Using images on your website and in other media communications should not be overlooked. Powerful images grab a visitor’s attention and draw them into the content. Users can spend 5.94 seconds viewing a site’s main image, but they will form their opinion of the site in less than a second.
Use relatable images to capture attention
Often relatable images capture attention – this is particularly effective on social media. Often relatable images capture attention. When used effectively, images of people can be very beneficial, including making websites appear more trustworthy.
The unexpected will get a second look
How many of you remember the famous advertising campaign for static, wood-burning stoves? They came up with a brilliant low-budget solution: take the stoves out of context – and put them somewhere outdoors – either on a beach or as shown here in the heathers – and treat it like your living room. It grabbed attention and was an effective campaign.
Be bold and imaginative. Do something unexpected and grab your audience’s attention. Throwing in a cute dog might also help!
Where to find images?
Original photography. If you have taken good, quality photos that would work well on the website – you should consider using them. Not only are they free option, but they will also be unique to your business and add a more personal feel to your website.
Professional photography. If you want original images, but don’t like the look of your own, with one internet search you may find professional photographers who will do the job for you. This may cost a bit more, but you will get exactly what you’re looking for.
Stock images. There are a host of images on the web which may well do the job. These will vary in quality and cost. Sites such as Pixabay, Pexels and Unsplash have great images, but they have likely been used many times across the web already. Other websites have a wider variety but may involve spending money, such as iStock.
Wherever you source your images, be sure to check you have the right use them on your website before you post them.
What size should your online images be?
Two measurements that tell you about an image’s size. One is the pixel dimension (px), the other the image resolution, which is defined as ‘dots per inch’ (dpi). 72dpi is the default resolution for digital use while for print you need 300dpi.
Ideally, your original image will have a large pixel size and at least 72dpi, if not bigger.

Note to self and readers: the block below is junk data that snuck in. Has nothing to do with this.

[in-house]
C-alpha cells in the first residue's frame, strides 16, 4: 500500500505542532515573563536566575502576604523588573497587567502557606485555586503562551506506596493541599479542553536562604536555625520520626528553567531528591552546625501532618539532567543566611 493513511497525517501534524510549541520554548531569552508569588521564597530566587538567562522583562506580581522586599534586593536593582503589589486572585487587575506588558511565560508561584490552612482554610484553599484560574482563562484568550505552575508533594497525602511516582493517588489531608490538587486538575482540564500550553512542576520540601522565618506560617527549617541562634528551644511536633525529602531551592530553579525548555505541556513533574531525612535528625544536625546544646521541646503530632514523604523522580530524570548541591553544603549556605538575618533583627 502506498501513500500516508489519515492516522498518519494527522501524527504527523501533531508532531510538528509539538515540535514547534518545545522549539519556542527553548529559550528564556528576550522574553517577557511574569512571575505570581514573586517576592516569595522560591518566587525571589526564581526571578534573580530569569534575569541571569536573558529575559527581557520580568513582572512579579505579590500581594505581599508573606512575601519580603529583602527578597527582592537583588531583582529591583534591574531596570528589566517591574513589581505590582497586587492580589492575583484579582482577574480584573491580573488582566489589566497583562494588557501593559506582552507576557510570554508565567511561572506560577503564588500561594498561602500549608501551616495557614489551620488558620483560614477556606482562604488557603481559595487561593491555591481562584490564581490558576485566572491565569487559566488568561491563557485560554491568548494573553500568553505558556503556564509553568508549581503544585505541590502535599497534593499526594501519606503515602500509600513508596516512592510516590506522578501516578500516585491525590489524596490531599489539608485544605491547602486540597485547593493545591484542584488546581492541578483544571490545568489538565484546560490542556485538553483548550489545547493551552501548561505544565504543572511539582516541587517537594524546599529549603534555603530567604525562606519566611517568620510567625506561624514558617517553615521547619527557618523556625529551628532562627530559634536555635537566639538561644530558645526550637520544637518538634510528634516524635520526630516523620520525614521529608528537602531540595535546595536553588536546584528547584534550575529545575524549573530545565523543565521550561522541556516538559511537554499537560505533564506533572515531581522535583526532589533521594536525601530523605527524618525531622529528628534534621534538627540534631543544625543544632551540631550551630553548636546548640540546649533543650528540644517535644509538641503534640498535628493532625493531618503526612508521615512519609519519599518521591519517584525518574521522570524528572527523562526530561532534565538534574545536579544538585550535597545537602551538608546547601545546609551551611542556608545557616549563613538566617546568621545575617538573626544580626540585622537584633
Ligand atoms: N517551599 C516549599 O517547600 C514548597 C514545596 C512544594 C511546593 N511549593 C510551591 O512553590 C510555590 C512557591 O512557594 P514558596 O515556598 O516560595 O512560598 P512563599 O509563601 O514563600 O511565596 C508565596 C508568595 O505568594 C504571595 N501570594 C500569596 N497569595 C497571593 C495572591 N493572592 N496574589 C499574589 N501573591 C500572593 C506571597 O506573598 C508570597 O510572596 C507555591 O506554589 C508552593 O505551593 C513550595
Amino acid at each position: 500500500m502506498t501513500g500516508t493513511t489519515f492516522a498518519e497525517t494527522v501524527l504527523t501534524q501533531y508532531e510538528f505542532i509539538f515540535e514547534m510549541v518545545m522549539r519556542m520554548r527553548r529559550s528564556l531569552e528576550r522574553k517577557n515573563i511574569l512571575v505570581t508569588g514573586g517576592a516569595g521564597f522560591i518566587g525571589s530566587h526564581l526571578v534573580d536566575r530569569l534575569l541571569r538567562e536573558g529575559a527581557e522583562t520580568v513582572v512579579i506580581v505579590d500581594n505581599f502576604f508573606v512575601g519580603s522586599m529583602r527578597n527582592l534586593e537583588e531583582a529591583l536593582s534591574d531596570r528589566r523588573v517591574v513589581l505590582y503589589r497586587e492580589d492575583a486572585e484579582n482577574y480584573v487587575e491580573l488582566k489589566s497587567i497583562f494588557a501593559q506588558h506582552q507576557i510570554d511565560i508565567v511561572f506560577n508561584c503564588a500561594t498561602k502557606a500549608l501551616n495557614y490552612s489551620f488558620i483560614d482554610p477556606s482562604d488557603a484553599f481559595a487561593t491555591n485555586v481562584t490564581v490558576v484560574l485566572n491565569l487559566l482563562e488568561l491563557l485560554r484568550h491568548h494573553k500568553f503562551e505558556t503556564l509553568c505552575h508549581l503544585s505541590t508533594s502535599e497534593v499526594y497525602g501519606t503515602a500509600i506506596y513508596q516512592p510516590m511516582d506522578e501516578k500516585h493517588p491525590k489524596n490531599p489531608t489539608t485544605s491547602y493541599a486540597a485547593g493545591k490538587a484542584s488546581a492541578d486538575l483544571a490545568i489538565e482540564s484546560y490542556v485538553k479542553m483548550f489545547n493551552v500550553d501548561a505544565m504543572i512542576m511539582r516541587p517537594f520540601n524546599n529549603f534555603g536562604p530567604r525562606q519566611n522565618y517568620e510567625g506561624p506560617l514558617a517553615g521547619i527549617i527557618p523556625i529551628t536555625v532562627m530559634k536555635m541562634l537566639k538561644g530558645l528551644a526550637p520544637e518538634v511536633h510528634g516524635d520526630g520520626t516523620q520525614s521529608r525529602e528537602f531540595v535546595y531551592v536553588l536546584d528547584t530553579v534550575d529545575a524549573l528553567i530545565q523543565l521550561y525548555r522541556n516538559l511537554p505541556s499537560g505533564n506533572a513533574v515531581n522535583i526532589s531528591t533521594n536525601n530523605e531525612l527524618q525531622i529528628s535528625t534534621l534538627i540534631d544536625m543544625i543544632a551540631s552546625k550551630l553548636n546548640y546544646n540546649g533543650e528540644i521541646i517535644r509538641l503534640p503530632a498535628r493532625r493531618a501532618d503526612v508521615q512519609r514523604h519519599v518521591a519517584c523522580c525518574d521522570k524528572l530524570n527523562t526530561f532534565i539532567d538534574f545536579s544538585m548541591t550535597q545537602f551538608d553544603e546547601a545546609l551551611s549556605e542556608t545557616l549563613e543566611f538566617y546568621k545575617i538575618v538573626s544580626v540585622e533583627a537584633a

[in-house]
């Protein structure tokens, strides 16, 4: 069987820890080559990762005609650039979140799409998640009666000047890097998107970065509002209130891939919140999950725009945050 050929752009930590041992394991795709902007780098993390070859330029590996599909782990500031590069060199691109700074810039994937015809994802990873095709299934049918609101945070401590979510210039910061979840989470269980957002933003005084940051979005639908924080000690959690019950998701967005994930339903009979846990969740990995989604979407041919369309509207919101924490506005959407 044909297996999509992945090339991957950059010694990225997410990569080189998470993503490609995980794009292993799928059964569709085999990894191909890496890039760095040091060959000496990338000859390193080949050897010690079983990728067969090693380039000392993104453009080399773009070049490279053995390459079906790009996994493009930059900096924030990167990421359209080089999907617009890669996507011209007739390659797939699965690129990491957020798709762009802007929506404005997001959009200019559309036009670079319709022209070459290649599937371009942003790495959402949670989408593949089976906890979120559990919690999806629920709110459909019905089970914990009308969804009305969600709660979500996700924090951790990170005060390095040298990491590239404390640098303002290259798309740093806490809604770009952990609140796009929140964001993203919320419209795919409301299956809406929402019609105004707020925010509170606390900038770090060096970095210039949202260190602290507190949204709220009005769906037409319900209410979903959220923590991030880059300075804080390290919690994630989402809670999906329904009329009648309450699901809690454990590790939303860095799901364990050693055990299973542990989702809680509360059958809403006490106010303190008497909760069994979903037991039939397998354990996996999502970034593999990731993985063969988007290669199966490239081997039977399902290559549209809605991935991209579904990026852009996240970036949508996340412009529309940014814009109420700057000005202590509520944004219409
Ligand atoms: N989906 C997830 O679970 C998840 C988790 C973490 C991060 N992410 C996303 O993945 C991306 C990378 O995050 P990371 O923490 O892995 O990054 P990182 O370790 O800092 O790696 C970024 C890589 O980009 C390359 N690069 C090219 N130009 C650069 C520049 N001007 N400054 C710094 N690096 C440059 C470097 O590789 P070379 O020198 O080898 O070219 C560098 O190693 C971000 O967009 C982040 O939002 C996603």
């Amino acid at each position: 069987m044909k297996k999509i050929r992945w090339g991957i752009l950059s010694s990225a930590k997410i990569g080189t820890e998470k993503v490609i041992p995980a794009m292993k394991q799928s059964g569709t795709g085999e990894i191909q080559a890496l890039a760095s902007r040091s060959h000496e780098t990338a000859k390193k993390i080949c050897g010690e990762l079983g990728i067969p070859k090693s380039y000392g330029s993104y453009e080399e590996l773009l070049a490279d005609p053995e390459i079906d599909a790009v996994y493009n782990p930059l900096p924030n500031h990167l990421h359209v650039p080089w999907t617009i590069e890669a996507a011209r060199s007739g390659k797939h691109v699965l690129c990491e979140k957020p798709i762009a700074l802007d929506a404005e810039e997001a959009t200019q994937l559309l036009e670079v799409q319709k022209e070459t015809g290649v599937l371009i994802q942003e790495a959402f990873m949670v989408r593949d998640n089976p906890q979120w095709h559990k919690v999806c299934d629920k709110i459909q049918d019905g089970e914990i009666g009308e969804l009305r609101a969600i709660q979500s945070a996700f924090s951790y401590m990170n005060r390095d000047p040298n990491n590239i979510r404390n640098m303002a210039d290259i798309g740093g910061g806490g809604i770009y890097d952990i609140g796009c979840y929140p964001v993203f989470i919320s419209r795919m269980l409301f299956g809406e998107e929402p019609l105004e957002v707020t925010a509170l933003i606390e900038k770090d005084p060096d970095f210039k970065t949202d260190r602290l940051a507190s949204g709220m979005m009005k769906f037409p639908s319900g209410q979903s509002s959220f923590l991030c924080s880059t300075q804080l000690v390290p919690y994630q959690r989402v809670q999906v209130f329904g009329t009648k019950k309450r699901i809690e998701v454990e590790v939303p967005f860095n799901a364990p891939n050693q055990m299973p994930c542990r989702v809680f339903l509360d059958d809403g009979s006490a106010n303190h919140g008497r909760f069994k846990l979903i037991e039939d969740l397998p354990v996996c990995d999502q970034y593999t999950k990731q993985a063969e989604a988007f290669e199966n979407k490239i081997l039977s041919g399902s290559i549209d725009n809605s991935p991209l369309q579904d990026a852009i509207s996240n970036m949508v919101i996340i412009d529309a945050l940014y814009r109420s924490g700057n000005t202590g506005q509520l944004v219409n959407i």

To find out the size of your image, right-click it and go to ‘properties’, then go to ‘details’.
What if my image is too small?
If your image is less than 72dpi – you can only display it at its current size, or smaller. If you want to display it at a larger size, you will need to find another image with a large enough DPI to ensure it isn’t blurry.
If you take an image that is too small and enlarge it, the image quality will be affected, and it will start to look fuzzy. The more you enlarge the image, the fuzzier it will get. Unless you are happy to use a low-quality image, there is no quick fix to get around it.
Using images on your website
Using images on your website can affect the download speed. When posting images on your website, make sure they are not larger than required – the larger the image, the longer it will take to download. This is particularly important if the image is being viewed on a mobile device.
Save for web. If you want to make sure your image is web optimised, use a photo editing application like Photoshop. And instead of simply clicking ‘save image’ it is best to select ‘save image for web’.
Scalability. The other consideration is how detailed the image is. It may work well on a large desktop computer, but will your image still look good when it is reduced for viewing on a mobile device, or when it appears on a social media share where it gets displayed as a thumbnail (very small) image? Clear, bold and simple images work better, and so are more scalable.
Use built-in functionality
To make adding images to your website easier, you can get functionality built into the website to optimise your images and do all the hard work for you.
A well-built website will automatically adapt the images you upload to fit with the web-page layout – whether that be for a large desktop or smaller mobile device. You can also get specific functionality added to your website that will automatically compress images or only allowing you to upload specified image sizes to reduce page loading speeds.
You can change whole sections of your website to make sure you display your content as effectively as possible on smaller devices – for example removing images if they don’t work on smaller screens.
Images also have search engine optimising (SEO) benefits for your website. By adding titles and alternative text (used for screen readers and displays if images don’t load) to every image you feature on your website, Google can better understand your page content and list it accordingly.